Faces of the Appalachian Trail, 2014: Katherine Denemark
Trail Name: Roots
Home State: Louisiana
Occupation: Before the trail, I was an assistant teacher in a Montessori preschool and taught a bit of yoga on the side. I have no idea what I’ll do next!
Hike Timeline: April 6 – October 7, 2014
Why did you decide to hike?
When my husband half-seriously proposed thru-hiking the AT, I told him it was a bad idea because he’d hate me by the end of it. As a kid, I remember my parents listening to an audiobook of Bill Bryson’s A Walk in the Woods, and thinking, “Why would anyone want to do that?” I grew up camping and backpacking and have always loved being outside, but it was thinking about five or six solid months and how long that was that made me dismiss it. Then my husband said, “If we thru-hike the trail, we can get a puppy after.” I started to more seriously consider it then, and almost immediately I was totally hooked on the idea. It’s like I had to do it simply because it was there to be done and I’d found out about it. I’d been feeling a lot of insecurity and anxiety about life in general, too, and I think I really craved the sense of definite completion and accomplishment that I imagined I’d feel at the end. I wanted to work on something really tangible. Also, I liked backpacking and didn’t like working, so why not stop doing what I didn’t like for half a year and do only what I did like?
What was the most challenging part of the journey?
For me, the most challenging part was twofold; constantly dealing with discomfort, and eating a really bad diet. I’m highly sensitive to physical discomfort. So six months of being hot or cold or swarmed by bugs or wet and not being able to do anything about it was difficult. Also, in my regular life I’m very choosy about what I eat, for both medical and philosophical/environmental reasons. On the trail, my usual way of eating was absolutely impossible. It was really hard for me to ignore how much processed food, sugar, food coloring, hydrogenated oils, etc. I was eating day in and day out. But I was hungry and there wasn’t anything else, so mostly I just tried not to think about it.
What was the most memorable part of the journey?
I think I’ll remember the final month or so of our trip the most. I was having a lot of knee pain and swelling and was feeling completely physically exhausted. There’d been a point, I think in Virginia, where I’d started to feel like barring some accident, we’d definitely make it. But I started to lose all that confidence. I wasn’t sure I could walk fast enough to finish before they closed the mountain. I was angry that we’d hiked all this way and gone through so much and yet I was falling short. But we rallied, big time. I got through by promising myself I’d hike one more week and then see. One more week and then see. It felt really good to overcome that.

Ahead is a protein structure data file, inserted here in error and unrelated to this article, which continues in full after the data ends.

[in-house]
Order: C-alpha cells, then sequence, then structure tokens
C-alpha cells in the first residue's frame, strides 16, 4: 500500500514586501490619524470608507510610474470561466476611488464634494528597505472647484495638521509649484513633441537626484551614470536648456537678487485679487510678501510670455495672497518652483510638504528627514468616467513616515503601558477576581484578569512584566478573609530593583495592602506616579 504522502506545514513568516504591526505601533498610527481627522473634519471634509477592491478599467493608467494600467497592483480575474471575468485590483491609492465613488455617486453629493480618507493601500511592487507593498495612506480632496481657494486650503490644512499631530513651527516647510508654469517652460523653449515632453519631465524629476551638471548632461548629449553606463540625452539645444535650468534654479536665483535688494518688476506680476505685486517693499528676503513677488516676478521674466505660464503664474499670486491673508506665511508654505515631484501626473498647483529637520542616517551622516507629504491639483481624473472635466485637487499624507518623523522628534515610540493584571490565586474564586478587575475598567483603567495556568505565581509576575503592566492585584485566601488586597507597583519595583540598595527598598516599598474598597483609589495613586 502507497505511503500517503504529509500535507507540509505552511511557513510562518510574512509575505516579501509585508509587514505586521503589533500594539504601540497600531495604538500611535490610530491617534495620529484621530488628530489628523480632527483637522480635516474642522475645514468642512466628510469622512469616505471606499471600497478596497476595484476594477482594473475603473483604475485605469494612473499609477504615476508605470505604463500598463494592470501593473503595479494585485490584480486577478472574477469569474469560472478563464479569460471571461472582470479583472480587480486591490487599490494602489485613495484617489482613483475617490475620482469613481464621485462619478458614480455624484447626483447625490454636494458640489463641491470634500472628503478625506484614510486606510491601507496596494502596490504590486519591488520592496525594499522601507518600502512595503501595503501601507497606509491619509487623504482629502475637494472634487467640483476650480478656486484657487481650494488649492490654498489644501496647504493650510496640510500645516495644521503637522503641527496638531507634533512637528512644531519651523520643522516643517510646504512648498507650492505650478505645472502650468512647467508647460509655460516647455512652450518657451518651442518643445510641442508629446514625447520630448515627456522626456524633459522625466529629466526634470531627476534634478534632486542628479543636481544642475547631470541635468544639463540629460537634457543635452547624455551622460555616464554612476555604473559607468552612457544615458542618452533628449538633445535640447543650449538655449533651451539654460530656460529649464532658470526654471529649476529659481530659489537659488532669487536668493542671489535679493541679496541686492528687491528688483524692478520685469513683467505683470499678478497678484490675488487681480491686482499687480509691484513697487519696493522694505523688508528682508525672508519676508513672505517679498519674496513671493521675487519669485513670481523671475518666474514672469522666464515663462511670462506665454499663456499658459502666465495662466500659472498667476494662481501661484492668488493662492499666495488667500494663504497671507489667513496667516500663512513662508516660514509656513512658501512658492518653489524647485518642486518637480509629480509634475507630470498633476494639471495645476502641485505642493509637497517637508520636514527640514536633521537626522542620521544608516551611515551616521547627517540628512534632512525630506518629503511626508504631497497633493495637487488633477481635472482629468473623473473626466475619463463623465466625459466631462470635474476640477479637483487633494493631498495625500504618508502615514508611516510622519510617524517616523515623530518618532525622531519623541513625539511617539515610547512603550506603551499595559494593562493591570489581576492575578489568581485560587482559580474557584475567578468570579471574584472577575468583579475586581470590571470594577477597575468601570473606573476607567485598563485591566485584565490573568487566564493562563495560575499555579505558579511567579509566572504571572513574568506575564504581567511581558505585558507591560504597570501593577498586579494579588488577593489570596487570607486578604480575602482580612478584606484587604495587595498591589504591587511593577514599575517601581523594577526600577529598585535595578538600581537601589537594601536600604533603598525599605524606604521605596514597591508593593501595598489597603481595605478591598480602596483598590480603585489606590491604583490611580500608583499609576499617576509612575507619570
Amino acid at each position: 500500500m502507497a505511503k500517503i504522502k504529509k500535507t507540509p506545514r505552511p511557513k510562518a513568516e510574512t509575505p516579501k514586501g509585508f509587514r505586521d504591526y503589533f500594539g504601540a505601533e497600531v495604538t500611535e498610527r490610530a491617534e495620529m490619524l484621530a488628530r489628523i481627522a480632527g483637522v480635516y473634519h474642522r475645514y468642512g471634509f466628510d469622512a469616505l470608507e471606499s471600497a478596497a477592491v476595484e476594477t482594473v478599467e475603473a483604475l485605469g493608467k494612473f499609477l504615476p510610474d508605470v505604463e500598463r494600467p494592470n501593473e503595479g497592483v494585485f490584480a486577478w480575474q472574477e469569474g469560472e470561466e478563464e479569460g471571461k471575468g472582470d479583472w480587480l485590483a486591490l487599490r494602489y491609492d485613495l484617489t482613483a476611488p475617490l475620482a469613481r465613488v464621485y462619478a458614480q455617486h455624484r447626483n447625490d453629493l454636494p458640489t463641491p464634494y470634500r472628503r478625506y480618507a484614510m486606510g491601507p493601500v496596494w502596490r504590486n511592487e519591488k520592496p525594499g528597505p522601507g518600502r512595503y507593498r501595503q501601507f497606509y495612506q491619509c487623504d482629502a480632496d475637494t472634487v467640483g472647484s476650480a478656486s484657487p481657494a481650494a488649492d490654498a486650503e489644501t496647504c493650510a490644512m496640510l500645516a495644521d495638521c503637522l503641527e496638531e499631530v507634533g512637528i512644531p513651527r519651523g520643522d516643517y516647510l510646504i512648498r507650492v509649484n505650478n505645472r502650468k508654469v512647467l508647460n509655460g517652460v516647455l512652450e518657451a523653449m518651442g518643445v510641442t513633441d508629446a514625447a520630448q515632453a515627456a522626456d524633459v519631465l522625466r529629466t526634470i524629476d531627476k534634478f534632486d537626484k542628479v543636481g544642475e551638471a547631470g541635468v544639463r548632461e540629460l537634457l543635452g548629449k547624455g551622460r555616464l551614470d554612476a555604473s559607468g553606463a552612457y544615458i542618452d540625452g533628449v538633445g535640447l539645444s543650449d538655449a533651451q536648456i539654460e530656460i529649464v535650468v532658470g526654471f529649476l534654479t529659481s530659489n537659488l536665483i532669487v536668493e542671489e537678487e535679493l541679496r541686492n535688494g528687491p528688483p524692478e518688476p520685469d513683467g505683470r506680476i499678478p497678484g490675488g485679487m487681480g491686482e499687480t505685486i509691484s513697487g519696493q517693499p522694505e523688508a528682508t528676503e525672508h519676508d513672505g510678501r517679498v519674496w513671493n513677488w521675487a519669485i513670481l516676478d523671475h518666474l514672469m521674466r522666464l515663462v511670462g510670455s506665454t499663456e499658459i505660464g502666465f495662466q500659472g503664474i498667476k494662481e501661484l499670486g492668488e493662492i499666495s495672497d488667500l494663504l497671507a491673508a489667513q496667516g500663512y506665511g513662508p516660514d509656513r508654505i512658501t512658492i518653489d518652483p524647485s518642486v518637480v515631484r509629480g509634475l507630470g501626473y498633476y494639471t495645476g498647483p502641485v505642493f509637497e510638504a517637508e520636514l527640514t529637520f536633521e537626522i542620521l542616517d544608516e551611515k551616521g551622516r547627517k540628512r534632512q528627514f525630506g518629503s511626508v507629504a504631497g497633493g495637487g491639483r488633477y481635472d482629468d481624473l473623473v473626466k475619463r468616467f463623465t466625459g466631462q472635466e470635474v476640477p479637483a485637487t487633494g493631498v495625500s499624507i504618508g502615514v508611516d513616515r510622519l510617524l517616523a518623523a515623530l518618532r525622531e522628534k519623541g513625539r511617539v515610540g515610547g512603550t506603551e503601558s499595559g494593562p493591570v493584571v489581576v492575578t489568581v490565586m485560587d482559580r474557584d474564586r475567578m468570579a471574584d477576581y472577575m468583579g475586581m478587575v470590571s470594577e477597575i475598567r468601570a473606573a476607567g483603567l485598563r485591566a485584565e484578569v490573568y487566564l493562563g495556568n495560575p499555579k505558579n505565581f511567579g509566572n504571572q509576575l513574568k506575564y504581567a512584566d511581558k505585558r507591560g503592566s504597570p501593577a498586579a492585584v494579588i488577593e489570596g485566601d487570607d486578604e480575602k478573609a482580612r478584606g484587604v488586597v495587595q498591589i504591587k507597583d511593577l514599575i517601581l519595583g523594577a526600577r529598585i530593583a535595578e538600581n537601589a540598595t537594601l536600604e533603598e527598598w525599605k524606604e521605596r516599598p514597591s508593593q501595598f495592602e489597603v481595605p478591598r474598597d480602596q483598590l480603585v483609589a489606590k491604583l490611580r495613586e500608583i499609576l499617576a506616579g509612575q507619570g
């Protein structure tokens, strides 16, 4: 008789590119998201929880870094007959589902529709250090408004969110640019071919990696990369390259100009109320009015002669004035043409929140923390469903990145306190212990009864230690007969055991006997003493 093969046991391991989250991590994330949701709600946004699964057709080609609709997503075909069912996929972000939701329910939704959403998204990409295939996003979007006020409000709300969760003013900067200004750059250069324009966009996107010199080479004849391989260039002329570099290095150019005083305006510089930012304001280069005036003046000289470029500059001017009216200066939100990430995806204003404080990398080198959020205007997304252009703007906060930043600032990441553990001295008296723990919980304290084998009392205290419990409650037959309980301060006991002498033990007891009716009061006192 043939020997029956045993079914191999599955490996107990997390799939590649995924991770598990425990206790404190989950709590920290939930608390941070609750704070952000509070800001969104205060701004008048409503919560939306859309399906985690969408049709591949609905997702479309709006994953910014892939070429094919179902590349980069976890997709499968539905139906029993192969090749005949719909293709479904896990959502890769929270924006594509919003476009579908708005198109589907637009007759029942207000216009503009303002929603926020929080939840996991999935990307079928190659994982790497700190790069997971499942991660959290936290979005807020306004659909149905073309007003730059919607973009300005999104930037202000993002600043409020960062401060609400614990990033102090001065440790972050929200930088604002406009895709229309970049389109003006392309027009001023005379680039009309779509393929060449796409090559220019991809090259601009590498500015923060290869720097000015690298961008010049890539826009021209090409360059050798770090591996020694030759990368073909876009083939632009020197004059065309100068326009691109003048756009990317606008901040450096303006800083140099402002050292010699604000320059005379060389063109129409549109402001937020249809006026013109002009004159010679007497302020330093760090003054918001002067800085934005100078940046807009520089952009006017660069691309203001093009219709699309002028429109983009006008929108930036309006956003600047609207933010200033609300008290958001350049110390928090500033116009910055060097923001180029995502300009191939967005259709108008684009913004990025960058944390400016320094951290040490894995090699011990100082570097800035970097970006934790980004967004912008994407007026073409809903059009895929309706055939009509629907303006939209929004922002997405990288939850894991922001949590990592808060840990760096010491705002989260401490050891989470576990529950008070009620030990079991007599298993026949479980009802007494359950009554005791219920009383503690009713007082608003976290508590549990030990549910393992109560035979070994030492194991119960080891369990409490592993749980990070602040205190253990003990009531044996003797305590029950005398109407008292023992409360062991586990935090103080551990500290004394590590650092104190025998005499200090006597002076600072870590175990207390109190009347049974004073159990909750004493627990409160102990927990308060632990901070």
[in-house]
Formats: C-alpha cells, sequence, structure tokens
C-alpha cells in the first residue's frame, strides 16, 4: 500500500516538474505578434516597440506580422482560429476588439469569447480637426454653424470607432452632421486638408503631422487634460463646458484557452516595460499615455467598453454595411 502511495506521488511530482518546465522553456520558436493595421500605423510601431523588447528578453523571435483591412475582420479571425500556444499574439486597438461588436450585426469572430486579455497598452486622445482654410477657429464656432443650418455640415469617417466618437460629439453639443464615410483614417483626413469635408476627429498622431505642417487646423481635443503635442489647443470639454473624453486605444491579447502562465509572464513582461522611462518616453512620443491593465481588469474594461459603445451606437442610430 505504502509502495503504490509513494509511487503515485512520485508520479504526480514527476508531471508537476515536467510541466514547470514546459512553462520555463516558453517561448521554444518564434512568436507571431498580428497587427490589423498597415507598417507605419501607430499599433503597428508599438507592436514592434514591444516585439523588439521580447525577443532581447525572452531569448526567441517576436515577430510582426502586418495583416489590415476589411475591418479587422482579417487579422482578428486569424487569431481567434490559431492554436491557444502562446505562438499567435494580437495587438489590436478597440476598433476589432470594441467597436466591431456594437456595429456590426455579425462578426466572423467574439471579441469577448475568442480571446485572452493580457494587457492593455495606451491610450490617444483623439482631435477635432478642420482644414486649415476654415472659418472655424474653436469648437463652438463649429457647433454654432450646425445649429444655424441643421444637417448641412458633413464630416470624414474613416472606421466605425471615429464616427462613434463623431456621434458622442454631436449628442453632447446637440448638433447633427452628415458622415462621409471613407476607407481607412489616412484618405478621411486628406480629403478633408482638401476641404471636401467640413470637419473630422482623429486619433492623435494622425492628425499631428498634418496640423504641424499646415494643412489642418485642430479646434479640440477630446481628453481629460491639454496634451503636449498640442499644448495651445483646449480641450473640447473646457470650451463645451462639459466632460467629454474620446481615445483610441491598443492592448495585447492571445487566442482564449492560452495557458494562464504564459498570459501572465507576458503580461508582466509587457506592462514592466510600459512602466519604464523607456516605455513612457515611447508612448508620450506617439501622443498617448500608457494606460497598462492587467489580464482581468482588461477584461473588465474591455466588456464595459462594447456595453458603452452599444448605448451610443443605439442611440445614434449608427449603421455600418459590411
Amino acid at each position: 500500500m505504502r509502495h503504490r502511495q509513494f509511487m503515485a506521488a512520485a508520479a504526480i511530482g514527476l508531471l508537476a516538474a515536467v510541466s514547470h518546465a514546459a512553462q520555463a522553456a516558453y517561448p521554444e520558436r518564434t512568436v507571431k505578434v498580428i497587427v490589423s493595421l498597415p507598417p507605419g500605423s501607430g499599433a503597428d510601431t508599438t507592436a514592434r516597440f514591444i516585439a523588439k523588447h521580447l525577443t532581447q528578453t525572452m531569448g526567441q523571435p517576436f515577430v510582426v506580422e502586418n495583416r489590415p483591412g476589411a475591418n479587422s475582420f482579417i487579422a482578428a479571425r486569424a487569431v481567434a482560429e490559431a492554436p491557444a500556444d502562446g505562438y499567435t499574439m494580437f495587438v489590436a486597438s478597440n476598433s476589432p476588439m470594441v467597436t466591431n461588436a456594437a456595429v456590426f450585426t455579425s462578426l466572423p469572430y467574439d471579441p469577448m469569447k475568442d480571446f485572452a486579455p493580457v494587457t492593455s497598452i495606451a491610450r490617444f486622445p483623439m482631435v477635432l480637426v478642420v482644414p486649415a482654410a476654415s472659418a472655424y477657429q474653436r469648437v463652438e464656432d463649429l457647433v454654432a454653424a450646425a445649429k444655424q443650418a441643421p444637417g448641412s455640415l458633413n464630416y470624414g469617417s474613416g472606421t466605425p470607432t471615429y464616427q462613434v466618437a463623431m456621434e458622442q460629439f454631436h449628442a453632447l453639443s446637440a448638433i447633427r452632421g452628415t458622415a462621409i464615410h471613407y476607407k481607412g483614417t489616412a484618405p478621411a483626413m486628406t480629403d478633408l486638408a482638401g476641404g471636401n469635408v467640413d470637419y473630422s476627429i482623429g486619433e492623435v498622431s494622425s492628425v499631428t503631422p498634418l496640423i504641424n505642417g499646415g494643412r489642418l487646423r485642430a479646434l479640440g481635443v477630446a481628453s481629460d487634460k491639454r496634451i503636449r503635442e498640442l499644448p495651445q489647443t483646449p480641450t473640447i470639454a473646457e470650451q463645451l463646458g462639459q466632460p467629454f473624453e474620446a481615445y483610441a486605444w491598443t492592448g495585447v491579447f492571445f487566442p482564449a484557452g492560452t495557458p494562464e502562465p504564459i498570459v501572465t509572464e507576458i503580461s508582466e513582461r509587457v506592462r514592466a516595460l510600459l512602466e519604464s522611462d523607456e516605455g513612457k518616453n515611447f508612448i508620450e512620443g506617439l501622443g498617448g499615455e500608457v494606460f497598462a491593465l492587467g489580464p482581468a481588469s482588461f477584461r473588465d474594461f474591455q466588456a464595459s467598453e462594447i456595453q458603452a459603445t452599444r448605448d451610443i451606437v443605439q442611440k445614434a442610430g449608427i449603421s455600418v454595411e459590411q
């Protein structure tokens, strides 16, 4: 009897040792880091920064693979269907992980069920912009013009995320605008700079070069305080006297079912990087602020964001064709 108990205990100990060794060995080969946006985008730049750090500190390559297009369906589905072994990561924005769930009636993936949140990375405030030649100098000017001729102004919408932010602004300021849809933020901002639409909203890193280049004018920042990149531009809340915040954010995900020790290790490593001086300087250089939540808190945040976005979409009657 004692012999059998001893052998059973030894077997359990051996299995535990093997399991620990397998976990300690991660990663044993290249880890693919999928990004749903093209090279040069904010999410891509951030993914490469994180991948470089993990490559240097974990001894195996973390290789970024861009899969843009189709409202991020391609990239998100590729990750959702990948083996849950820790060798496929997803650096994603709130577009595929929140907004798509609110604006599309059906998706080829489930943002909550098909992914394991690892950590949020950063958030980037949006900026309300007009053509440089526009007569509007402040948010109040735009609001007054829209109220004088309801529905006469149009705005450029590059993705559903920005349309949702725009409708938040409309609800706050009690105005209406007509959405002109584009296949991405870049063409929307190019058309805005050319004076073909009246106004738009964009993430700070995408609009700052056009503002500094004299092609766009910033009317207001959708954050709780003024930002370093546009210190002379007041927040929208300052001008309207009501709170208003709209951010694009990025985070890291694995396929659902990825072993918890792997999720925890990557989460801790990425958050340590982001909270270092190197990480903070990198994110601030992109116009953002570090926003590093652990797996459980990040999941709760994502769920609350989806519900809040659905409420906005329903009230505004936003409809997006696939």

How did you feel after the hike was over?
On the summit of Katahdin, I didn’t have much time to process. It was really stormy and cold, so we took pictures quickly and started down. Hiking down, I felt an overwhelming sense of relief. Although I chose to hike, sometimes the challenge I’d accepted felt like a burden. There were a lot of times I wanted to go home, when I asked myself what was the point of continuing to hike. Sometimes I kept hiking purely because I’d said I would. Once it was finished, the stubborn directive I’d had in my brain to keep going and make it there lifted, and I could relax. It was surprising to me, because I hadn’t really realized I was holding that worry and expectation. In the two weeks or so after it was done, I felt a little bit sad. Not because I necessarily wanted to be out there still, but because I realized neither place will ever solve my problems. When I was hiking, I often longed for a shower or good food or just to sit down and spend an afternoon reading instead of walking. Now that I’m home, I miss the fresh air, the daily movement and exercise, the forest, our friends. I also miss the simplicity of life on the trail. Everything was for a specific and concrete purpose and you always knew what you were trying to do. It’s not like that in real life.
What did you gain from the experience?
I’m not sure I’ve been finished long enough to understand everything I’ve gained from the trail. But I witnessed an extraordinary level of support and teamwork from my husband. I will always have the knowledge, whenever I feel weak or unsure in the world, that I accomplished something really big. I gained the knowledge that I can withstand a lot more than I thought I could. I gained some friendships I hope will be lifelong. And I saw a part of the country I wasn’t very familiar with before, in the most intimate way possible. Also, I gained an appreciation for the comforts of civilization. I tend to be pretty down on our modern lifestyle, but I learned I really appreciate plumbing and hot water and staying in one place for more than a night.
What are your goals for the future?
It’s time to get that puppy! First though, we need jobs and a house somewhere, so right now we’re slowly, slowly starting to rebuild our life. My personal goal is to remember and implement the many, many lessons I learned during my thru-hike. I don’t want this experience to fade away and not change how I live in the world.
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